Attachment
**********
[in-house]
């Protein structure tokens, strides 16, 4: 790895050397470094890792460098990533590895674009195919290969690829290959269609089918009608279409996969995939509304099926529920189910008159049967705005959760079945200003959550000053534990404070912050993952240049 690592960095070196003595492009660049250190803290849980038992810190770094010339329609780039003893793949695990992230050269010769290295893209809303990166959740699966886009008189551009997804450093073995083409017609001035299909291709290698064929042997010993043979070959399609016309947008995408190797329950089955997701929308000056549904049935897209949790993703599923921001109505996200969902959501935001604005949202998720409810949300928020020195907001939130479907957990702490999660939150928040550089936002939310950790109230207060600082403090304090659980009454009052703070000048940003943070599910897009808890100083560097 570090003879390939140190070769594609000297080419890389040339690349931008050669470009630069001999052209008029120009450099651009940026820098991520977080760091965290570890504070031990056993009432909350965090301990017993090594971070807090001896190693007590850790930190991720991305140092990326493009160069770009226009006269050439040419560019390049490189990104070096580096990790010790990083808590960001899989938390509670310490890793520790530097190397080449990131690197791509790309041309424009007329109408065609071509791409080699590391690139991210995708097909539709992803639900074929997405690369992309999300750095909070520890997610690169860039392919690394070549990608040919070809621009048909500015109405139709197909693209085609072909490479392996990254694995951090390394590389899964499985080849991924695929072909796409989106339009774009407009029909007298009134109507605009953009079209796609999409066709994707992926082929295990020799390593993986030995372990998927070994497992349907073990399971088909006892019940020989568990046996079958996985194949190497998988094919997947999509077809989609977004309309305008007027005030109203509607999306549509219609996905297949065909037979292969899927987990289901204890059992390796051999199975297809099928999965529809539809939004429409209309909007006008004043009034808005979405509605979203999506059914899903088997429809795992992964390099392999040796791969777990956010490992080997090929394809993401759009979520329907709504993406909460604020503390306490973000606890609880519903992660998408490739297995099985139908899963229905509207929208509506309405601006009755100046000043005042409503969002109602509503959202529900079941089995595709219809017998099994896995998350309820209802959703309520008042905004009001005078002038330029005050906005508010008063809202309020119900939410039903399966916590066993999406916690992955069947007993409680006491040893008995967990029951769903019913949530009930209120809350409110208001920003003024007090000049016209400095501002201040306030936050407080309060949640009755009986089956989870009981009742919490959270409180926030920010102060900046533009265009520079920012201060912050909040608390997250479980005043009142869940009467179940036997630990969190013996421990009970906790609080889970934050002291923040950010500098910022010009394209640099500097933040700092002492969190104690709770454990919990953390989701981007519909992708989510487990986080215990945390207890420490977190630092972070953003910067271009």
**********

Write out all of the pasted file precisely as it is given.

[in-house]
């Protein structure tokens, strides 16, 4: 790895050397470094890792460098990533590895674009195919290969690829290959269609089918009608279409996969995939509304099926529920189910008159049967705005959760079945200003959550000053534990404070912050993952240049 690592960095070196003595492009660049250190803290849980038992810190770094010339329609780039003893793949695990992230050269010769290295893209809303990166959740699966886009008189551009997804450093073995083409017609001035299909291709290698064929042997010993043979070959399609016309947008995408190797329950089955997701929308000056549904049935897209949790993703599923921001109505996200969902959501935001604005949202998720409810949300928020020195907001939130479907957990702490999660939150928040550089936002939310950790109230207060600082403090304090659980009454009052703070000048940003943070599910897009808890100083560097 570090003879390939140190070769594609000297080419890389040339690349931008050669470009630069001999052209008029120009450099651009940026820098991520977080760091965290570890504070031990056993009432909350965090301990017993090594971070807090001896190693007590850790930190991720991305140092990326493009160069770009226009006269050439040419560019390049490189990104070096580096990790010790990083808590960001899989938390509670310490890793520790530097190397080449990131690197791509790309041309424009007329109408065609071509791409080699590391690139991210995708097909539709992803639900074929997405690369992309999300750095909070520890997610690169860039392919690394070549990608040919070809621009048909500015109405139709197909693209085609072909490479392996990254694995951090390394590389899964499985080849991924695929072909796409989106339009774009407009029909007298009134109507605009953009079209796609999409066709994707992926082929295990020799390593993986030995372990998927070994497992349907073990399971088909006892019940020989568990046996079958996985194949190497998988094919997947999509077809989609977004309309305008007027005030109203509607999306549509219609996905297949065909037979292969899927987990289901204890059992390796051999199975297809099928999965529809539809939004429409209309909007006008004043009034808005979405509605979203999506059914899903088997429809795992992964390099392999040796791969777990956010490992080997090929394809993401759009979520329907709504993406909460604020503390306490973000606890609880519903992660998408490739297995099985139908899963229905509207929208509506309405601006009755100046000043005042409503969002109602509503959202529900079941089995595709219809017998099994896995998350309820209802959703309520008042905004009001005078002038330029005050906005508010008063809202309020119900939410039903399966916590066993999406916690992955069947007993409680006491040893008995967990029951769903019913949530009930209120809350409110208001920003003024007090000049016209400095501002201040306030936050407080309060949640009755009986089956989870009981009742919490959270409180926030920010102060900046533009265009520079920012201060912050909040608390997250479980005043009142869940009467179940036997630990969190013996421990009970906790609080889970934050002291923040950010500098910022010009394209640099500097933040700092002492969190104690709770454990919990953390989701981007519909992708989510487990986080215990945390207890420490977190630092972070953003910067271009």